By Khalid Abdelaziz and Mohamed Nureldin
KHARTOUM (Reuters) -A week-long ceasefire in Sudan got off to a shaky start on Monday as witnesses in the capital Khartoum reported fighter jets flights over the city and continued fighting in some areas.
Heavy bombardments could be heard in east Khartoum, witnesses said, and one resident shared a picture of thick black smoke rising into the sky. In Omdurman and Bahri, Khartoum's twin cities, people said they heard sounds of weapons firing.
After five weeks of fierce battles between the army and the paramilitary Rapid Support Forces (RSF), the warring factions on Saturday agreed to a seven-day truce starting at 9:45 p.m. (19:45 GMT) on Monday that was intended to allow for the delivery of aid.
In the hours before the ceasefire went into effect, the army conducted heavy air strikes across the capital Khartoum against its paramilitary rivals.
Although fighting has continued through previous ceasefires, this was the first to be formally agreed following negotiations.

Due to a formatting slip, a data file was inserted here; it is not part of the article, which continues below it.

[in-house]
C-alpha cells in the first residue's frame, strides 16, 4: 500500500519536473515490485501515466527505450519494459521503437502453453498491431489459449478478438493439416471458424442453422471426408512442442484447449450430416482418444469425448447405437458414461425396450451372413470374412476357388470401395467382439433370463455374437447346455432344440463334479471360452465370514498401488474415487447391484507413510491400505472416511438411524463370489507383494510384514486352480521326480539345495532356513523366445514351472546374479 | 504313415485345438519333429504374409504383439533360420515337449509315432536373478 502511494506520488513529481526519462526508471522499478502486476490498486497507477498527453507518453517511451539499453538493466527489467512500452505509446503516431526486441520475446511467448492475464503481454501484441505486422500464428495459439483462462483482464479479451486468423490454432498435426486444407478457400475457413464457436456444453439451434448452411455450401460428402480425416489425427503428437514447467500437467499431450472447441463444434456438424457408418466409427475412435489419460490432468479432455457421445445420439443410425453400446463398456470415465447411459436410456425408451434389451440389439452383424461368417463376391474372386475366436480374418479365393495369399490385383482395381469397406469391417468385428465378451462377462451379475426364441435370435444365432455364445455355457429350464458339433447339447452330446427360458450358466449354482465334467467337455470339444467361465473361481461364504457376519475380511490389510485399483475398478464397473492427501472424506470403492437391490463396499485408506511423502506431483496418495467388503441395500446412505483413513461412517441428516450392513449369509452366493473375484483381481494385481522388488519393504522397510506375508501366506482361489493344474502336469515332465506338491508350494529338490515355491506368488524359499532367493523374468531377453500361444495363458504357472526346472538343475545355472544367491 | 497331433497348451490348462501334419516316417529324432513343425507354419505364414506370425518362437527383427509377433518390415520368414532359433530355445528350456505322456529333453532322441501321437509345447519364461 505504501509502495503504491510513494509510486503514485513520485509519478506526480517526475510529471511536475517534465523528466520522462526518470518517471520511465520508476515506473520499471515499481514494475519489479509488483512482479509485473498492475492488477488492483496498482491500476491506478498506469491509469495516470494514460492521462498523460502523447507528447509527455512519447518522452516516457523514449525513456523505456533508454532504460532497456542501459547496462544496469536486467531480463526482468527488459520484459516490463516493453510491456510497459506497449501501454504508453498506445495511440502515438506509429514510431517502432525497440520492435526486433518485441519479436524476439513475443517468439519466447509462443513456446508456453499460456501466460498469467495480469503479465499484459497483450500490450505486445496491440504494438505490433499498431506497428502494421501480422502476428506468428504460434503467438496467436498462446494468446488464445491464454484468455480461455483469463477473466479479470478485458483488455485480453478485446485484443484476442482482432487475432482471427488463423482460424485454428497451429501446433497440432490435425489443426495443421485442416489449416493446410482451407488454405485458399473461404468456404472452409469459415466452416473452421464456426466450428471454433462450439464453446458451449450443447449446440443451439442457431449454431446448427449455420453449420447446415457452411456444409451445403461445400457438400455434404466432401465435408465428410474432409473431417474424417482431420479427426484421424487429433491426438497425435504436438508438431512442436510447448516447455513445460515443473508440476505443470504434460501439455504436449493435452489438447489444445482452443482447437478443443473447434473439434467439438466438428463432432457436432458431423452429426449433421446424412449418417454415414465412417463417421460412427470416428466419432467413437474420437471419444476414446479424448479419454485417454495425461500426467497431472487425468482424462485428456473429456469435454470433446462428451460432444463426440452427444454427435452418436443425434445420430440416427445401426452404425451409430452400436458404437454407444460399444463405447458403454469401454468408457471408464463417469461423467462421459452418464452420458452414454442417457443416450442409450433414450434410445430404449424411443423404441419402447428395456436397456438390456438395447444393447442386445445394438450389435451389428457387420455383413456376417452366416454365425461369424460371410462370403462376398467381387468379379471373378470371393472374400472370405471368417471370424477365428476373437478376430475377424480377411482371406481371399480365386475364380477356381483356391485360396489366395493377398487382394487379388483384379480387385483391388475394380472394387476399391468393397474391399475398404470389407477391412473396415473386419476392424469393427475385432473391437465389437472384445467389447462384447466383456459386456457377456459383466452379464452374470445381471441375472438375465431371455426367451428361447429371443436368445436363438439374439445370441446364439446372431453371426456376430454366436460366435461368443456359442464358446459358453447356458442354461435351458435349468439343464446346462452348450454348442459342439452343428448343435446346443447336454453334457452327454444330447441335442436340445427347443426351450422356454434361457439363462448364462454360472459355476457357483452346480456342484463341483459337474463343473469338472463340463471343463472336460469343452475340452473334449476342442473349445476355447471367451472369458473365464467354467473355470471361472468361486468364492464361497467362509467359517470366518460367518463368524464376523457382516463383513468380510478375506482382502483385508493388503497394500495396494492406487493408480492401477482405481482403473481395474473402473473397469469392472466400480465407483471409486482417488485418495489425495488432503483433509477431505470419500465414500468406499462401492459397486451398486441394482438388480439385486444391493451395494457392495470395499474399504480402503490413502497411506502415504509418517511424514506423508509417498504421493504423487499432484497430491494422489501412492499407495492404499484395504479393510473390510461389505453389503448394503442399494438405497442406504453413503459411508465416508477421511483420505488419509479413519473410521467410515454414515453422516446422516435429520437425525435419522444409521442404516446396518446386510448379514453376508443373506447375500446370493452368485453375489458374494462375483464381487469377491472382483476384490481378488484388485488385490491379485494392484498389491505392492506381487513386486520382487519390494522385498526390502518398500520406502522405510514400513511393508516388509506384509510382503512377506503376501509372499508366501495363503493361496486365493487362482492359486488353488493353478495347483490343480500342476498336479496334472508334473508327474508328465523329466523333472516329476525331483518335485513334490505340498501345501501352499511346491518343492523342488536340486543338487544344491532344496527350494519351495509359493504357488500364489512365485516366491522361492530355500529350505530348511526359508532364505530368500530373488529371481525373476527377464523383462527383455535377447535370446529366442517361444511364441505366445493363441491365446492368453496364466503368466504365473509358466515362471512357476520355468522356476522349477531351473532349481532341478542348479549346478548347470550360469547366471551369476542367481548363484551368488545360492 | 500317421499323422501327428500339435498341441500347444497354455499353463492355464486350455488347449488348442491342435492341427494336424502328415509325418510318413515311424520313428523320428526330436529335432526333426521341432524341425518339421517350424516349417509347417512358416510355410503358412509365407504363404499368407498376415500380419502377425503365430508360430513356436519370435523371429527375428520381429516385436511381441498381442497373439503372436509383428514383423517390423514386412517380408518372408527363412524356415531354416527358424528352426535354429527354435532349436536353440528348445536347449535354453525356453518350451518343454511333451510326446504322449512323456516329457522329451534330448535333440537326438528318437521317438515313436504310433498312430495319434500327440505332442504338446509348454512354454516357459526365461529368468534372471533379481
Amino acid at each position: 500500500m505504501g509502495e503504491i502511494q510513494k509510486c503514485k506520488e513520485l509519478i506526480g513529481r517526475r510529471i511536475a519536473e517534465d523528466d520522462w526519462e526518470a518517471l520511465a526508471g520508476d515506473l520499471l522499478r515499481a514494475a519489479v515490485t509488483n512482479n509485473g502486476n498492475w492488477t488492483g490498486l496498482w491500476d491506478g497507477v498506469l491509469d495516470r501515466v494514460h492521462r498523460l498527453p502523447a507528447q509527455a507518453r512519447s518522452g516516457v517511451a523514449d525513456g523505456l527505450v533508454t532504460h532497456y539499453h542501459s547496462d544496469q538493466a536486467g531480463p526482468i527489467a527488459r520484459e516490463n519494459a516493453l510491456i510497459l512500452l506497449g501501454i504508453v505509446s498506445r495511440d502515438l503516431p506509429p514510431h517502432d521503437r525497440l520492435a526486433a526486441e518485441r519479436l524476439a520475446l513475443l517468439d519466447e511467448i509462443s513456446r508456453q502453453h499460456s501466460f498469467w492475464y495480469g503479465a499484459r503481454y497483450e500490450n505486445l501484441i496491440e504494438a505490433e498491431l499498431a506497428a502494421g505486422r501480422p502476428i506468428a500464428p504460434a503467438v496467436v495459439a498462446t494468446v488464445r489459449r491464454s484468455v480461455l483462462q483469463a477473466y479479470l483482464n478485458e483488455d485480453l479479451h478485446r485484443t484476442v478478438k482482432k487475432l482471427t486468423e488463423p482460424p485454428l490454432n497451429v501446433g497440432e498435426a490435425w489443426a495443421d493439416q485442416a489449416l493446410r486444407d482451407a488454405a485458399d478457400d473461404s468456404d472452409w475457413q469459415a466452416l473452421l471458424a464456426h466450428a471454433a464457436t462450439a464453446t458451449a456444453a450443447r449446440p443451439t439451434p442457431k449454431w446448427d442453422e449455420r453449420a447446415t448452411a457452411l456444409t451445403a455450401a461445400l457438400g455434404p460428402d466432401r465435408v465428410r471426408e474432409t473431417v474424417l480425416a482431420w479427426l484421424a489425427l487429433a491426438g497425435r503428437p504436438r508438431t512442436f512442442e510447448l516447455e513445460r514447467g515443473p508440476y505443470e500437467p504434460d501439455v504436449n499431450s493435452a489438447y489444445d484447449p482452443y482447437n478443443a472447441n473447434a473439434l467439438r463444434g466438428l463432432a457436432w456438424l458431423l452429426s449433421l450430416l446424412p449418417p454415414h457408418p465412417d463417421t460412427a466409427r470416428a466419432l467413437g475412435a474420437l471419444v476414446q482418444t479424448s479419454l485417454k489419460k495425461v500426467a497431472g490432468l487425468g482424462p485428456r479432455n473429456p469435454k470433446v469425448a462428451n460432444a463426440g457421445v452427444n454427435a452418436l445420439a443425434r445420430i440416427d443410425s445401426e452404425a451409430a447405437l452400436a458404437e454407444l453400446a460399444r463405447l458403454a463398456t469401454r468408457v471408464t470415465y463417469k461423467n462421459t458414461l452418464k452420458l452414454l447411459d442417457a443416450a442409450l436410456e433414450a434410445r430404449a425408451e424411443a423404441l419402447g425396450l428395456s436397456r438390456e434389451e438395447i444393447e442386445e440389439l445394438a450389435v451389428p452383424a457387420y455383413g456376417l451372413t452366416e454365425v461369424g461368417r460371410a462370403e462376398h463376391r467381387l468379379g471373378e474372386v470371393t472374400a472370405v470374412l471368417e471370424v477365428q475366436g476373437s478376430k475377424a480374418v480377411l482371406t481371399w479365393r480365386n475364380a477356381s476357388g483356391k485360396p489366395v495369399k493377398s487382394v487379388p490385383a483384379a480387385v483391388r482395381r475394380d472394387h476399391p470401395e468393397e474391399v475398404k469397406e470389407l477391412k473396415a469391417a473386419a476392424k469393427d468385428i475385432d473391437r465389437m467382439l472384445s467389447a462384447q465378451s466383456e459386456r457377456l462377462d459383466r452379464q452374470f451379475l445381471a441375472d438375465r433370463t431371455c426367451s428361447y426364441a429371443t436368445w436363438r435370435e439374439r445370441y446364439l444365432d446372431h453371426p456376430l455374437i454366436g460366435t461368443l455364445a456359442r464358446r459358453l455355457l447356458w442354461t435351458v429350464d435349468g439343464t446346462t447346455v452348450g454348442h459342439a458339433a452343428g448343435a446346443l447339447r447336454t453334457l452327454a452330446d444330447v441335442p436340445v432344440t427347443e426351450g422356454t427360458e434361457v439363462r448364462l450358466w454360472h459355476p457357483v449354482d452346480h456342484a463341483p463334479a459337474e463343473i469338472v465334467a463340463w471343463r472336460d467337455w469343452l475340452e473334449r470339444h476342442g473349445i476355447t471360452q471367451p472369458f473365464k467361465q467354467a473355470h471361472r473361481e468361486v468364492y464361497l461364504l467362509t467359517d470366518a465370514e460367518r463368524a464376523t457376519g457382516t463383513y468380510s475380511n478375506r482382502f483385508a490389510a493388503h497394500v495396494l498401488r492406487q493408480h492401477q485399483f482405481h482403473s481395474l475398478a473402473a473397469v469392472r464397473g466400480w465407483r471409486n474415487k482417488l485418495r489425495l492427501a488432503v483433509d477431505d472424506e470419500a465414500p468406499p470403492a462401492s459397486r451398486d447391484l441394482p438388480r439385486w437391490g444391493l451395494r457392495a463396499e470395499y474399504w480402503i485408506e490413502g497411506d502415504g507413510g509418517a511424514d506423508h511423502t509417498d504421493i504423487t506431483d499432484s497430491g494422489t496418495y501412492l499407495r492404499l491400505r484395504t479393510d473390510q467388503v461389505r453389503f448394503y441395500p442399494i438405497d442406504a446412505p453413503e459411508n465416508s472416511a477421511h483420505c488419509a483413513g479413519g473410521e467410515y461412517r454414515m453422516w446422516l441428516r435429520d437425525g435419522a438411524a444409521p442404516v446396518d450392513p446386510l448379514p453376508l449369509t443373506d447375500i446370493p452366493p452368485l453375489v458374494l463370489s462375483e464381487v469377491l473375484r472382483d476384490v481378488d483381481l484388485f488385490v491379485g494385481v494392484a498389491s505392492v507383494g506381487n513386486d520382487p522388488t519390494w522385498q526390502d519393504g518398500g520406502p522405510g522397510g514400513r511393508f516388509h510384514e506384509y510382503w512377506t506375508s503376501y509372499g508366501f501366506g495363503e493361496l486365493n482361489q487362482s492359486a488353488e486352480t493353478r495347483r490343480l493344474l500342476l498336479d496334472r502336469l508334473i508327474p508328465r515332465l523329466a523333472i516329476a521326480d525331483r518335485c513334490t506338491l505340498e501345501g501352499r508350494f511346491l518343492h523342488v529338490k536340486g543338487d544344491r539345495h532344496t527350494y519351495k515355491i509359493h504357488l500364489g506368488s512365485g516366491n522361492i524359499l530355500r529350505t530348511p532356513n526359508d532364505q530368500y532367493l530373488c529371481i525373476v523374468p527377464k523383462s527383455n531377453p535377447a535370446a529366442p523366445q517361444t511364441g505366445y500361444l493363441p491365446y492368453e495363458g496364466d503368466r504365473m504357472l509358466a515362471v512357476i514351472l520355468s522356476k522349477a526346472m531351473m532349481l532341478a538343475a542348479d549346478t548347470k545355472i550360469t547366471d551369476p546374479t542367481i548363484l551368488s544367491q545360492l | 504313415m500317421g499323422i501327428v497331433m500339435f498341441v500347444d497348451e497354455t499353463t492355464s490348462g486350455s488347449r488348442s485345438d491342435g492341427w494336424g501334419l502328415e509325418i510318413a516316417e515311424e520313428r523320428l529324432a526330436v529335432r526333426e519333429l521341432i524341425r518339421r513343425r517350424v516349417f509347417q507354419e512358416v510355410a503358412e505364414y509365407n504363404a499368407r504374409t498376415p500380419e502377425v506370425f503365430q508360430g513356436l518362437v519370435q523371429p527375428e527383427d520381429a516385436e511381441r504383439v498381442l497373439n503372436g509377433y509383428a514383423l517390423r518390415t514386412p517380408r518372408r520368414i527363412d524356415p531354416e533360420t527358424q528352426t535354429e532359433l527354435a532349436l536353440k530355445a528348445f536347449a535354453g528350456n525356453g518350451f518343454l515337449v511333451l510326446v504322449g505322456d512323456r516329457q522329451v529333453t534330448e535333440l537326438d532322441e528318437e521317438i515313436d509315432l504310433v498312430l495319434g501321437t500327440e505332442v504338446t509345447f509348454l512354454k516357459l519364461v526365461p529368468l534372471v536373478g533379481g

The ceasefire deal includes for the first time a monitoring mechanism involving the army and the RSF as well as representatives from Saudi Arabia and the United States, which brokered the agreement after talks in Jeddah.
Shortly before the ceasefire was due to take effect, the RSF released an audio message from its commander Mohamed Hamdan Dagalo, known as Hemedti, in which he thanked Saudi Arabia and the U.S. but urged his men on to victory.
"We will not retreat until we end this coup," he said.
Both sides accused each other of an attempted power grab at the start of the conflict on April 15.
The ceasefire deal has raised hopes of a pause in a war that has driven nearly 1.1 million people from their homes, including more than 250,000 who have fled into neighbouring countries, threatening to destabilise a volatile region.
It should allow civilians to move and give access for humanitarian aid, said Volker Perthes, the U.N. special representative to Sudan.
"This is a welcome development, though the fighting and troop movements have continued even today, despite a commitment of both sides not to pursue military advantage before the ceasefire takes effect," he told the U.N. Security Council in New York.
(Reporting by Khalid Abdelaziz in Dubai, Mohamed Nureldin in Khartoum, Adam Makary in Cairo; Writing by Aidan Lewis and Cynthia Osterman; Editing by Christina Fincher, Conor Humphries and Grant McCool)